their daily life is well portrayed in the following extracts from a sort of diary communicated by Lowell
about the year 1849 to his friend, Charles F. Briggs
, of New York, who then edited Holden's Magazine
. By a letter from Briggs
to R. W. Griswold1
it would appear that he was in charge of it in January, 1850, which must have been about the time of this letter.
There is not, I think, in all Mr. Norton
's delightful collection of Lowell
's correspondence anything quite so thoroughly local, or giving so close a glimpse of “Old Cambridge.”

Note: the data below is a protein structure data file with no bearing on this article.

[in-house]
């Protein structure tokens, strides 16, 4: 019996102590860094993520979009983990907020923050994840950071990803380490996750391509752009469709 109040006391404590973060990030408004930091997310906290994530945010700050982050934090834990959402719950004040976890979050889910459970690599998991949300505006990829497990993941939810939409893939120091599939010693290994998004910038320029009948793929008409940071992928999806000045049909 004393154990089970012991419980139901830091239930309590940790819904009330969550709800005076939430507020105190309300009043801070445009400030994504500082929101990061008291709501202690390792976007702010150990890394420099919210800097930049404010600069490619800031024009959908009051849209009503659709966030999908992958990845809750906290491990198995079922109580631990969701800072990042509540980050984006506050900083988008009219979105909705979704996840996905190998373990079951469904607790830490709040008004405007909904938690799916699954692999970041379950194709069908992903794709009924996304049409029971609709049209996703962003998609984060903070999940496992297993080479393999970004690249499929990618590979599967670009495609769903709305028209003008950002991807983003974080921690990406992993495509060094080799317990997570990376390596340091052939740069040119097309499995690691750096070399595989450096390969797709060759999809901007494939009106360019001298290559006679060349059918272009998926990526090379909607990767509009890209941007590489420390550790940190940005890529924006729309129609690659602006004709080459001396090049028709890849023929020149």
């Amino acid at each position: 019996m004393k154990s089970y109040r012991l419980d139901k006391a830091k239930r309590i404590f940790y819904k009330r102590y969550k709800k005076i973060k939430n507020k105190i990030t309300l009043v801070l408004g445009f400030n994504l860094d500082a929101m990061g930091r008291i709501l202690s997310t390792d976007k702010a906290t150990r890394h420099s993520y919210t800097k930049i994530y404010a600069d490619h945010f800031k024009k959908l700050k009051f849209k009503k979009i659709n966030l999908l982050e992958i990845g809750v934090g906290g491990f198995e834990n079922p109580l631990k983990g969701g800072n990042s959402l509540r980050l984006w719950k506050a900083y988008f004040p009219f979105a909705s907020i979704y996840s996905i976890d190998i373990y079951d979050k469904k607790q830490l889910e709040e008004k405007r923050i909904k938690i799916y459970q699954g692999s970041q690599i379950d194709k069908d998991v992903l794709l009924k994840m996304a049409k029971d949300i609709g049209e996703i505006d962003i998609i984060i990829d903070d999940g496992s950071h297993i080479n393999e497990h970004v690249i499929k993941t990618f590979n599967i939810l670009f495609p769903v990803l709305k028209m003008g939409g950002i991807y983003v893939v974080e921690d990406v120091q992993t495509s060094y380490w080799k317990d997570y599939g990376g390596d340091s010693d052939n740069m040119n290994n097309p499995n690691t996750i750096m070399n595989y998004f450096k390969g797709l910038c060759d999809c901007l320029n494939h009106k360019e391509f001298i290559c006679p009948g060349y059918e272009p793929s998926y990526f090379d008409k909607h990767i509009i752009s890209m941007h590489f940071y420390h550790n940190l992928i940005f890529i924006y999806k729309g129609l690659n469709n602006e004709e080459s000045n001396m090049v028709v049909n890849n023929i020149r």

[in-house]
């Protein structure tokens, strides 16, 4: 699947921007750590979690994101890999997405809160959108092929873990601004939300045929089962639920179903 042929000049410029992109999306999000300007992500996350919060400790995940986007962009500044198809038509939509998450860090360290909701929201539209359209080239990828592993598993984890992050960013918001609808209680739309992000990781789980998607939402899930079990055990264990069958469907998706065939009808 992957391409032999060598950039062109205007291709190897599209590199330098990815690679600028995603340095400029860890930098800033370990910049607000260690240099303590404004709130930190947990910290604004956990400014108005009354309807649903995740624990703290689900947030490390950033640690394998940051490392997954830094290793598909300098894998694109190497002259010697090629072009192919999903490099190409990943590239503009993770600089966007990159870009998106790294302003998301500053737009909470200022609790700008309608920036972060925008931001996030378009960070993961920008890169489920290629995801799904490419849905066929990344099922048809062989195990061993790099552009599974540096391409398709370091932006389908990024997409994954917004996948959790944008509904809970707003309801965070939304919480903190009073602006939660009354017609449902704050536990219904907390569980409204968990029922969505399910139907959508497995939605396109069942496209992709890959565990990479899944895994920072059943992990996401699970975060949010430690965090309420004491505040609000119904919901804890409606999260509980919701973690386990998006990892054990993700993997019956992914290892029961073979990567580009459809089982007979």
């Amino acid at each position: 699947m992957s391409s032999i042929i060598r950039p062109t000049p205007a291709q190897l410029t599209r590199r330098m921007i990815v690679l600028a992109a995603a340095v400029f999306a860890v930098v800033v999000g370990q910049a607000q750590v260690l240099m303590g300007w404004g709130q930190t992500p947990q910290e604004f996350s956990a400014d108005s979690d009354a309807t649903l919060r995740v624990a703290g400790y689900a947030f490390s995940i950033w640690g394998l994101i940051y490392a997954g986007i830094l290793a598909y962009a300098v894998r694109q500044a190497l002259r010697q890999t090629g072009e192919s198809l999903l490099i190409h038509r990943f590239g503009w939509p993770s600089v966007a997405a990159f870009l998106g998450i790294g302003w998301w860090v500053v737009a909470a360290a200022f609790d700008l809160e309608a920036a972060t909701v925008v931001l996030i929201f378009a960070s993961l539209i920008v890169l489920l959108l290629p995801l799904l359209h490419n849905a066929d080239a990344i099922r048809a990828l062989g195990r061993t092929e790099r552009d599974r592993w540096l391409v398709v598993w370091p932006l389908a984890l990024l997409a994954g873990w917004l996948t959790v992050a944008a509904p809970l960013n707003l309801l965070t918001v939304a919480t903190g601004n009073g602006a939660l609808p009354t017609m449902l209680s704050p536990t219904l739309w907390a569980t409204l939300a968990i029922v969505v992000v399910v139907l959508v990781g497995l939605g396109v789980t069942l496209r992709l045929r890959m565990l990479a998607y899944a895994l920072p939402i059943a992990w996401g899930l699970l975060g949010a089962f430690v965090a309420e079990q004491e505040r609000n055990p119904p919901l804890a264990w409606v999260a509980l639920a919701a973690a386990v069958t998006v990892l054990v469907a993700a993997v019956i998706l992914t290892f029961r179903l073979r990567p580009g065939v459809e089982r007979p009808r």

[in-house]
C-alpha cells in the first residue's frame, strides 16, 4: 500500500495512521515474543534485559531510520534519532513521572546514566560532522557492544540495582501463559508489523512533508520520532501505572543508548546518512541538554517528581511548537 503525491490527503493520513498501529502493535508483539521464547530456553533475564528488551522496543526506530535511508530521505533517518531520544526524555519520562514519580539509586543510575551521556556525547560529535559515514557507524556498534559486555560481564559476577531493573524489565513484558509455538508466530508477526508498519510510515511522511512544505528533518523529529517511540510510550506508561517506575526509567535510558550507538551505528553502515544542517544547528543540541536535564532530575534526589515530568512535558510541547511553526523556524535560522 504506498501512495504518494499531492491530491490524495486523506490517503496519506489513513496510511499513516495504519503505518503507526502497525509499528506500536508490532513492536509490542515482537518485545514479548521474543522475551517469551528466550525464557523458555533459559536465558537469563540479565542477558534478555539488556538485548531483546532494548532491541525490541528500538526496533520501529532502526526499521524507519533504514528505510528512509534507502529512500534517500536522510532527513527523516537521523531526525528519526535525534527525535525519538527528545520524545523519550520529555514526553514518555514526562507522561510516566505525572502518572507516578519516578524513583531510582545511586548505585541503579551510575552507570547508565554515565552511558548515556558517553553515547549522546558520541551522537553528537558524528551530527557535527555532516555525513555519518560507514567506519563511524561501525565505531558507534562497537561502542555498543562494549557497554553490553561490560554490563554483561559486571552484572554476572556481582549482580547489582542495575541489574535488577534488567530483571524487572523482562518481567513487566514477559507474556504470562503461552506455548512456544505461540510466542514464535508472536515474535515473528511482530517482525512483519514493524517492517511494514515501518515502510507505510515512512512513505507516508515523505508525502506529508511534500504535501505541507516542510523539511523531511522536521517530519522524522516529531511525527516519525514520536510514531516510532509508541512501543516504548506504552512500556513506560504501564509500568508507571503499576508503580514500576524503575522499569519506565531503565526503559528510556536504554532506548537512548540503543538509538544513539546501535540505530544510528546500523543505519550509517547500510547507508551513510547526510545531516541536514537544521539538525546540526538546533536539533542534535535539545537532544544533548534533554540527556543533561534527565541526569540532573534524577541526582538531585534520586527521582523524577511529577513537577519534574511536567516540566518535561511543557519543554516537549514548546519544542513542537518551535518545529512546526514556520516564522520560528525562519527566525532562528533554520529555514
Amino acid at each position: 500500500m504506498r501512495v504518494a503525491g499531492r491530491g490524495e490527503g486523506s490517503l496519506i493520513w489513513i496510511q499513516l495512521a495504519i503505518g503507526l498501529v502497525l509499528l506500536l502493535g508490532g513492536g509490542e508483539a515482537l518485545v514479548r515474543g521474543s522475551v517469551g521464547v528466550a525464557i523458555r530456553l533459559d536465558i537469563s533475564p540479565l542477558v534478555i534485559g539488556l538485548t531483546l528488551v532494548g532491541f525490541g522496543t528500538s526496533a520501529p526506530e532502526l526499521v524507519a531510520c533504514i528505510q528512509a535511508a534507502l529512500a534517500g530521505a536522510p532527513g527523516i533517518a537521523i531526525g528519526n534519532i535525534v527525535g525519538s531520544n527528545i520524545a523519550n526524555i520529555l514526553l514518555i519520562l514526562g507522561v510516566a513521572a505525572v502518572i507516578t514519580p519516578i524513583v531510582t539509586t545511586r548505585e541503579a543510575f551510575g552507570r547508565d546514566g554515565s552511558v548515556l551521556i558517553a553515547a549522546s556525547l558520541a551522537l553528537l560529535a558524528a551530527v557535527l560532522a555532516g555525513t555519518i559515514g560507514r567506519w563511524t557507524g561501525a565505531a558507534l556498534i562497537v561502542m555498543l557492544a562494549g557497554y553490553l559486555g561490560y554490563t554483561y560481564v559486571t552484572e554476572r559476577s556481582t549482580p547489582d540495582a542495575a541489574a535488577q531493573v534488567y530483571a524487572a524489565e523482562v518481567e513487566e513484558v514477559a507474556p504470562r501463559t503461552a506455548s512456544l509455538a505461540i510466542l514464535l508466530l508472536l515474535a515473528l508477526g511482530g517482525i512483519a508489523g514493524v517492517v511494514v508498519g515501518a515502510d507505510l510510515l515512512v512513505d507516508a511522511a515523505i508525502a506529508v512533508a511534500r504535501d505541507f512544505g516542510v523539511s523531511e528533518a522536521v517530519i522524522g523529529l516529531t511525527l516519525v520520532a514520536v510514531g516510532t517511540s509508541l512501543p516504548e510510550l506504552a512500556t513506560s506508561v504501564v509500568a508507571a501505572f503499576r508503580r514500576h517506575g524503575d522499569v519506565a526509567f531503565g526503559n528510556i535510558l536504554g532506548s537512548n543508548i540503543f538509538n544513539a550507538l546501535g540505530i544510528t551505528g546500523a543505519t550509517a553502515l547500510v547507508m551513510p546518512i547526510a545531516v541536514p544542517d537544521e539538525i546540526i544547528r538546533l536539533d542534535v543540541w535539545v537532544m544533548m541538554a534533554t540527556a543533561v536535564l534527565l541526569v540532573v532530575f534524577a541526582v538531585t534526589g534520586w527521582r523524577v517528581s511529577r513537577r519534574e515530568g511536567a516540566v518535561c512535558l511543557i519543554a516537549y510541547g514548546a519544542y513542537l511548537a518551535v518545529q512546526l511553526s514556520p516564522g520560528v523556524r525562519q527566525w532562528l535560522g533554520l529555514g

The editor's preface is as follows:--
A Pepysian letter.
Just as we had taken up our pen to go on with our topics, we received a letter from a Down East correspondent, so full of Pepysian anecdote, provincial gossip, and humane satire, that we cannot resist the temptation to overstep all the bounds of delicacy and give it to the world entire.
Why should we selfishly wrap in our napkin such a piece of enjoyable good nature as this?
By the way, we might as well give warning to our several